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Treasury Yields Jump After Weak $43 Billion 2-Year Auction, Sliding Foreign Demand

The Treasury sold $43 billion in 2-year notes at a high yield of 4.29% - nearly a full percentage point above last month's auction levels.

Treasury bond yields moved higher again Monday following a weaker-than-expected auction of 2-year notes that fading demand from overseas investors and a massive jump in borrowing costs for the U.S. government. 

The Treasury sold $43 billion in 2-year notes at an auction-high yield of 4.29%, up nearly a full percentage pint from the the previous auction in late August and another full point ahead of the current Fed Funds target rate of between 3% and 2.25%. 

Investors bid $2.51 for every $1 of 10-year notes on offer from the Treasury, auction data indicated, a modestly firmer tally than the 2.51 'bid-to-cover' ratio recorded at the last auction on August 23, when the yield was just 3.307%.

Prices and yields in the bond market move in opposite directions, making today's paper much cheaper than it was in early August.

Foreign buyers, the data indicated, took down around 53% of the sale, down from the 66.1% figure reported in August, suggesting overseas buyers are seeing attractive yields in other markets as central banks around the world signal further near-term rate hikes.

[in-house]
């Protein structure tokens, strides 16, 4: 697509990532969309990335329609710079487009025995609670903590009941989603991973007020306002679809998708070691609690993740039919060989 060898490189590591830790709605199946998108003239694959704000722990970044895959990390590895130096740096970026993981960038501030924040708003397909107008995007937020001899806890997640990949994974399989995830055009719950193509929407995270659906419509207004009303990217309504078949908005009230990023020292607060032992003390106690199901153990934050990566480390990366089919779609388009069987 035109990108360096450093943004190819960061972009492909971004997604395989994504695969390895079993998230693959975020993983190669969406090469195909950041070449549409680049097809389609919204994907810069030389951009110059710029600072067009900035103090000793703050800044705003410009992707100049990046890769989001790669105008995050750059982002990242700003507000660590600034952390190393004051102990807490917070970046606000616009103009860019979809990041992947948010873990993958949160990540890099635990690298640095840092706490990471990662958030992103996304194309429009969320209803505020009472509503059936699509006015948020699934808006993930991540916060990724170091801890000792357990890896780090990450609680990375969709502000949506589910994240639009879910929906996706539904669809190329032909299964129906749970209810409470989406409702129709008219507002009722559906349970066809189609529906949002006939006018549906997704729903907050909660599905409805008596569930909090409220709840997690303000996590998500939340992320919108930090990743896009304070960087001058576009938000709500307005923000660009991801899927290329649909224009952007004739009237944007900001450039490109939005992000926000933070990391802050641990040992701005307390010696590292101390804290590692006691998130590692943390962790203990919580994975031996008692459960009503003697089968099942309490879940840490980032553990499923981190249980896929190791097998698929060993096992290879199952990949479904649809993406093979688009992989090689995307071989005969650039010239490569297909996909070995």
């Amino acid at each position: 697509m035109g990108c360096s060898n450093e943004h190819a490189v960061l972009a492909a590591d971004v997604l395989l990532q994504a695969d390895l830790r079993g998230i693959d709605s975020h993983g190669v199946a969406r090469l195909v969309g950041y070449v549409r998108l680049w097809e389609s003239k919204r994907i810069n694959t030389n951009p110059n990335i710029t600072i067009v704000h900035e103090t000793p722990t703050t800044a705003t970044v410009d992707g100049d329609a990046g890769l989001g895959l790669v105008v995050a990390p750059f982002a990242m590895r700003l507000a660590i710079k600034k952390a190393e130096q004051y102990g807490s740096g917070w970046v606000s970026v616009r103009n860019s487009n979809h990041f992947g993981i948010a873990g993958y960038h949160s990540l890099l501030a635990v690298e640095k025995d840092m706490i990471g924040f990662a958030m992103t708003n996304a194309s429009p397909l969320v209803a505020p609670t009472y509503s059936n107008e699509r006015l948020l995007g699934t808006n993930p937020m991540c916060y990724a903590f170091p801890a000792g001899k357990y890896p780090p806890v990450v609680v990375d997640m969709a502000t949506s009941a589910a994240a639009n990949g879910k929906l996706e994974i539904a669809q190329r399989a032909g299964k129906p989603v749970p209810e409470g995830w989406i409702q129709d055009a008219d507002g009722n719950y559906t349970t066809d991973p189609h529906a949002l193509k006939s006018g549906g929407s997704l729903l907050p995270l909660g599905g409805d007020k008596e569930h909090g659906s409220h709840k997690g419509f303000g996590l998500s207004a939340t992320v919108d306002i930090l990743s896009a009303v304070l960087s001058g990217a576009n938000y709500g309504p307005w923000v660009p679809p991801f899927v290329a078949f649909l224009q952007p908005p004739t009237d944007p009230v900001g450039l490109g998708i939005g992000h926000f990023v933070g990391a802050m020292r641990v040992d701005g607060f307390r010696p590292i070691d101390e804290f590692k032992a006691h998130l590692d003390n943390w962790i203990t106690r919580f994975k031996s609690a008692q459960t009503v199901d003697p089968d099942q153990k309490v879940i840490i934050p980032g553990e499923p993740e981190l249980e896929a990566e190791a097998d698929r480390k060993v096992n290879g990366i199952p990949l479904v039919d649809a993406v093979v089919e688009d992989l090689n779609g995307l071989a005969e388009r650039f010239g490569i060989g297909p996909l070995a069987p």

Direct bidders, which represent domestic demand, took up the slack, taking down 100% of their sale allotment, a tally that could indicate that institutional fund mangers are taking cash from stock markets, where the dividend yield on the S&P 500 is a mere 1.7%, and putting it to work in Treasury bonds.

Stocks extended declines in the wake of the auction results, with the Dow Jones Industrial Average marked 371 points lower on the session and the S&P 500 falling 41 points.

Benchmark 10-year notes rose 4 basis points to 3.896% in the wake of the auction, while 2-year notes were pegged at 4.338%.

U.S. Treasury bond yields, in fact, have risen more than 110 basis points since August 1, Bank of America noted in its weekly 'Flow Show' report Friday, helping put global bond markets on pace for their biggest annual declines in more than seven decades.

What BofA calls a 'bond crash' could "threaten credit events and liquidation of world's most crowded trades: long U.S. dollar, long U.S. tech and long private equity."

"True capitulation is when investors sell what they love & own," BofA said.

Fixed income traders are also betting on another 75 basis point rate hike from Fed in November, according to the CME Group's FedWatch, while the Atlanta Fed's GDPNow forecasting tool suggests third quarter growth has slowed to just 0.3%.